IBM High Productivity Computing Systems Toolkit     



IBM High Productivity Computing Systems Toolkit - overview

IBM High Performance Computing Systems Toolkit (HPCST) is a framework that provides services for performance data collection, bottleneck identification, solution discovery and implementation, and iteration of tuning process. It provides access to a wide array of information from static analysis, runtime behavior, algorithm property, architecture feature, and expert domain knowledge. Based upon such information, the framework provides a mechanism to compare and correlate performance metrics from different aspects (e.g., computation, memory, communication, I/O), and pinpoint the cause of performance problems. The framework also attempts to mitigate performance problems by suggesting and implementing solutions.

The methodology can be summarized as follows. We collect the cause of performance problems from literature and performance experts, and store them as patterns defined on performance metrics. Our framework inspects and instruments the application, and actively searches for known patterns in the pattern database. Once a pattern is discovered, we claim that the corresponding bottleneck is found, and the framework consults the knowledge database for possible solutions. Solutions are evaluated, and implemented if desired by the user. For more detailed information regarding the HPCS toolkit, please read the document here.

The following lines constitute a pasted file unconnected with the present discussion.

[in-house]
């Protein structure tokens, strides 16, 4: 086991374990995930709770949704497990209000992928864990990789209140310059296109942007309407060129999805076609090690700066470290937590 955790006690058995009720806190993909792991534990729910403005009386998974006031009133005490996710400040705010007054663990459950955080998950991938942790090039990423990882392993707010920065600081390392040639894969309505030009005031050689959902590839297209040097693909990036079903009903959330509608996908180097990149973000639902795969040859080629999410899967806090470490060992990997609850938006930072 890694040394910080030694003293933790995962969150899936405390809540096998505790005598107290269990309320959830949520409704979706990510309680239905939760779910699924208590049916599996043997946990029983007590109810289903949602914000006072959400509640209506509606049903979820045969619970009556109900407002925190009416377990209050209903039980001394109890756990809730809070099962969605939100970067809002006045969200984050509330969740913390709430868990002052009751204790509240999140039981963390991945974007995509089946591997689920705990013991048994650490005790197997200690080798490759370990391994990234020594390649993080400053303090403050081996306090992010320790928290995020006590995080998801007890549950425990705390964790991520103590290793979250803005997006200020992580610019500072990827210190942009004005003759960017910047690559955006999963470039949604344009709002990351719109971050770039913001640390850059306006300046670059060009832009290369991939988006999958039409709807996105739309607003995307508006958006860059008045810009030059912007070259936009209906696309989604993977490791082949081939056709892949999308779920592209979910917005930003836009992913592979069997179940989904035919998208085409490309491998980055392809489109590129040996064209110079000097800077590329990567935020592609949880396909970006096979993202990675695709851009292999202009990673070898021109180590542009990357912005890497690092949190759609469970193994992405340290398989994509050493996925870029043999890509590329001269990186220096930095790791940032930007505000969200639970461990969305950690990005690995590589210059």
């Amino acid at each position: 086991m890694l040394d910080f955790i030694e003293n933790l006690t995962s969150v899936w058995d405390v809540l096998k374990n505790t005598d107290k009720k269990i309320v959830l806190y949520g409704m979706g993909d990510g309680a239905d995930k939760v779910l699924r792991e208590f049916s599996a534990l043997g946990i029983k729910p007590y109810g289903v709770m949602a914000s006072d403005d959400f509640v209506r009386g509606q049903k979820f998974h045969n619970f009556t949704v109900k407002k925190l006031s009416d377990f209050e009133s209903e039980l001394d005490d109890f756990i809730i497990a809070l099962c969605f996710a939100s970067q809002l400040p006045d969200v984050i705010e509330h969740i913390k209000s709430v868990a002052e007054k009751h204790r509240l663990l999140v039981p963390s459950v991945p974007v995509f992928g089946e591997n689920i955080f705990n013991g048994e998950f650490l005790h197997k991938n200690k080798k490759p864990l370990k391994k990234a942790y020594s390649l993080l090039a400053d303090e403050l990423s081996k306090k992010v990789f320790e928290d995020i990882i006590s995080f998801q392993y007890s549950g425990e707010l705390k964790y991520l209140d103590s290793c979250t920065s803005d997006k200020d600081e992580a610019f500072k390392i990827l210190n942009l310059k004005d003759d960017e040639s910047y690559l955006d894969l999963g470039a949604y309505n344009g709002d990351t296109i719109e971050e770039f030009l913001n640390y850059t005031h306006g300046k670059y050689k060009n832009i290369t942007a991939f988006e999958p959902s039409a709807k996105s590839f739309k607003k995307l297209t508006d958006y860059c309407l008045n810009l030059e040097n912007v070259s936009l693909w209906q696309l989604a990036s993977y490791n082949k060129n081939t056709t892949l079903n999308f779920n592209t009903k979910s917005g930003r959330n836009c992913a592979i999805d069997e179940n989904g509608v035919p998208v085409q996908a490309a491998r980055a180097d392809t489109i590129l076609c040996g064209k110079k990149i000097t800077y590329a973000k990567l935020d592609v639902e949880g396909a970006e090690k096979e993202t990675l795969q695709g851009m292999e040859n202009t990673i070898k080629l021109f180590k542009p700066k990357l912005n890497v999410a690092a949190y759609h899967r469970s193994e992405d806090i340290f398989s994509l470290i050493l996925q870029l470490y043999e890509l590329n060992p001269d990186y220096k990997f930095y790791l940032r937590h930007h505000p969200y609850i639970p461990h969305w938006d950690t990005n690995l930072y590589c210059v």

Our framework contains many built-in metrics and rules for bottleneck detection. The runtime metrics are collected through the IBM High Performance Computing Toolkit (IHPCT) which are hardware event counters, MPI profiling and tracing, IO profiling and tracing, and OpenMP profiling data. There are also metrics collected from static analysis and compiler analysis. One of the important features of our framework is its extensibility. We have been able to incorporate the metrics provided by the SCALASCA module in our framework. Scalasca is the toolset developed at the Jlich Supercomputing Centre in cooperation with the University of Tennessee. On the solution side, the framework is able to automatically tune for several performance problems. To demonstrate the advantages of performance optimization through our framework, we present a case study using the Lattice Boltzmann Magneto-Hydrodynamics code (LBMHD).

The HPCS toolkit differs than the traditional performance tools. It tries to bridge the productivity gap between hardware complexity and software limitations of current and next-generation systems. The HPCS toolkit allows users at any level of experience to conduct performance analysis and tuning of scientific applications. It tries to encode solved problems (i.e., the problems that are identified and solved by a user), and hence can detect and solve them in other application. We understand the effectiveness of the framework depends on the number and quality of bottleneck rules and solutions in our database. Thus, the framework is designed to be open and extensible by offering common utilities and services that help expert users expand the bottleneck rules and solutions. We are currently working with the Barcelona Supercomputing Center and University of Oregon to extend the metrics and bottleneck rules using data directly from their performance tools.